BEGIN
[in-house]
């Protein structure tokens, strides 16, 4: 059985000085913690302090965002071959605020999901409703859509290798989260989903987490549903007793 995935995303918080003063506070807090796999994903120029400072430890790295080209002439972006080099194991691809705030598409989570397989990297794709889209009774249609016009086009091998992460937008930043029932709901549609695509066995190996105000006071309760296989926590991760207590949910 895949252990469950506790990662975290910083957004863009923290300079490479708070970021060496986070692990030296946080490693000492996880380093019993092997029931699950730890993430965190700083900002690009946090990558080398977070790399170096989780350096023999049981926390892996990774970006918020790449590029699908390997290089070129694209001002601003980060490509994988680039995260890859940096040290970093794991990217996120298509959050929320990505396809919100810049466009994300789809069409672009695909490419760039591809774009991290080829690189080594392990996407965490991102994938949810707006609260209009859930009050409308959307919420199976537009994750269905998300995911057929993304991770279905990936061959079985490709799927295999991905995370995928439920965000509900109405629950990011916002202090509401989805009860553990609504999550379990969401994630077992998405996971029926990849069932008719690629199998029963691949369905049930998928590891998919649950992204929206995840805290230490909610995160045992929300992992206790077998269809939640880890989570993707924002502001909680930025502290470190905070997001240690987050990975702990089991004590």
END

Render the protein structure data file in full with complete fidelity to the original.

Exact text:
[in-house]
């Protein structure tokens, strides 16, 4: 059985000085913690302090965002071959605020999901409703859509290798989260989903987490549903007793 995935995303918080003063506070807090796999994903120029400072430890790295080209002439972006080099194991691809705030598409989570397989990297794709889209009774249609016009086009091998992460937008930043029932709901549609695509066995190996105000006071309760296989926590991760207590949910 895949252990469950506790990662975290910083957004863009923290300079490479708070970021060496986070692990030296946080490693000492996880380093019993092997029931699950730890993430965190700083900002690009946090990558080398977070790399170096989780350096023999049981926390892996990774970006918020790449590029699908390997290089070129694209001002601003980060490509994988680039995260890859940096040290970093794991990217996120298509959050929320990505396809919100810049466009994300789809069409672009695909490419760039591809774009991290080829690189080594392990996407965490991102994938949810707006609260209009859930009050409308959307919420199976537009994750269905998300995911057929993304991770279905990936061959079985490709799927295999991905995370995928439920965000509900109405629950990011916002202090509401989805009860553990609504999550379990969401994630077992998405996971029926990849069932008719690629199998029963691949369905049930998928590891998919649950992204929206995840805290230490909610995160045992929300992992206790077998269809939640880890989570993707924002502001909680930025502290470190905070997001240690987050990975702990089991004590």